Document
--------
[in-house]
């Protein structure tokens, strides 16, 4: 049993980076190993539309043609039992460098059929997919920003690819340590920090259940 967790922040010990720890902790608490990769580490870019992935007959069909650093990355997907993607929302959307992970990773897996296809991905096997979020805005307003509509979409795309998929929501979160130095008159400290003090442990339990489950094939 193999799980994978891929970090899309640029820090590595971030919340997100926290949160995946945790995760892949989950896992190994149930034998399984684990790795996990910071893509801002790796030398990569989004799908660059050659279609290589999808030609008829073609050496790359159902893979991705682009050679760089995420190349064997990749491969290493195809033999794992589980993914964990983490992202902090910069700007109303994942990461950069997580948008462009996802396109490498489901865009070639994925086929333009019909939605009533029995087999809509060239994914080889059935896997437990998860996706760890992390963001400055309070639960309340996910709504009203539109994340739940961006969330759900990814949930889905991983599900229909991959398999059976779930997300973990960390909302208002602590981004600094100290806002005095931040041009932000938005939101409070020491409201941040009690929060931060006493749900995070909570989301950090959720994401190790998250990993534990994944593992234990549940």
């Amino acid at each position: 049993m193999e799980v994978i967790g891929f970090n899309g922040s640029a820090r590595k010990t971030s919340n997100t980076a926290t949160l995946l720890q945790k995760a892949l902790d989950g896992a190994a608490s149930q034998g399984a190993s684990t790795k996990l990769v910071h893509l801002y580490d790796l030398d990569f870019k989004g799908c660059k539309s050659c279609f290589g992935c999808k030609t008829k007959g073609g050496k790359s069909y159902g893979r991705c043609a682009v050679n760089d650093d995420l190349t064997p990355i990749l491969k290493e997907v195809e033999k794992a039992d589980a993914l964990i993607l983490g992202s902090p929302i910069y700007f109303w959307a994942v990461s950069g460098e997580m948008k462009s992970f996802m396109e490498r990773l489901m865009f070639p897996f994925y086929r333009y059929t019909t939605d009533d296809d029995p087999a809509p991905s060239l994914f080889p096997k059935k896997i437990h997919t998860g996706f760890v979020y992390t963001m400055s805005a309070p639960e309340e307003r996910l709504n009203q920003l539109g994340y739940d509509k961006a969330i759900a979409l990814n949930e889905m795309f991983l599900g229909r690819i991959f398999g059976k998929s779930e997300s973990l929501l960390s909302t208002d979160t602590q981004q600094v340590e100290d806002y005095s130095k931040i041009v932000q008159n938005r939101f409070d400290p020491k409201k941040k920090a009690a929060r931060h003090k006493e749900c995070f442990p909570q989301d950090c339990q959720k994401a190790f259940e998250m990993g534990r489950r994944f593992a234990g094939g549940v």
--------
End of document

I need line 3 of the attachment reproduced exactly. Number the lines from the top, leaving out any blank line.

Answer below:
């Amino acid at each position: 049993m193999e799980v994978i967790g891929f970090n899309g922040s640029a820090r590595k010990t971030s919340n997100t980076a926290t949160l995946l720890q945790k995760a892949l902790d989950g896992a190994a608490s149930q034998g399984a190993s684990t790795k996990l990769v910071h893509l801002y580490d790796l030398d990569f870019k989004g799908c660059k539309s050659c279609f290589g992935c999808k030609t008829k007959g073609g050496k790359s069909y159902g893979r991705c043609a682009v050679n760089d650093d995420l190349t064997p990355i990749l491969k290493e997907v195809e033999k794992a039992d589980a993914l964990i993607l983490g992202s902090p929302i910069y700007f109303w959307a994942v990461s950069g460098e997580m948008k462009s992970f996802m396109e490498r990773l489901m865009f070639p897996f994925y086929r333009y059929t019909t939605d009533d296809d029995p087999a809509p991905s060239l994914f080889p096997k059935k896997i437990h997919t998860g996706f760890v979020y992390t963001m400055s805005a309070p639960e309340e307003r996910l709504n009203q920003l539109g994340y739940d509509k961006a969330i759900a979409l990814n949930e889905m795309f991983l599900g229909r690819i991959f398999g059976k998929s779930e997300s973990l929501l960390s909302t208002d979160t602590q981004q600094v340590e100290d806002y005095s130095k931040i041009v932000q008159n938005r939101f409070d400290p020491k409201k941040k920090a009690a929060r931060h003090k006493e749900c995070f442990p909570q989301d950090c339990q959720k994401a190790f259940e998250m990993g534990r489950r994944f593992a234990g094939g549940v």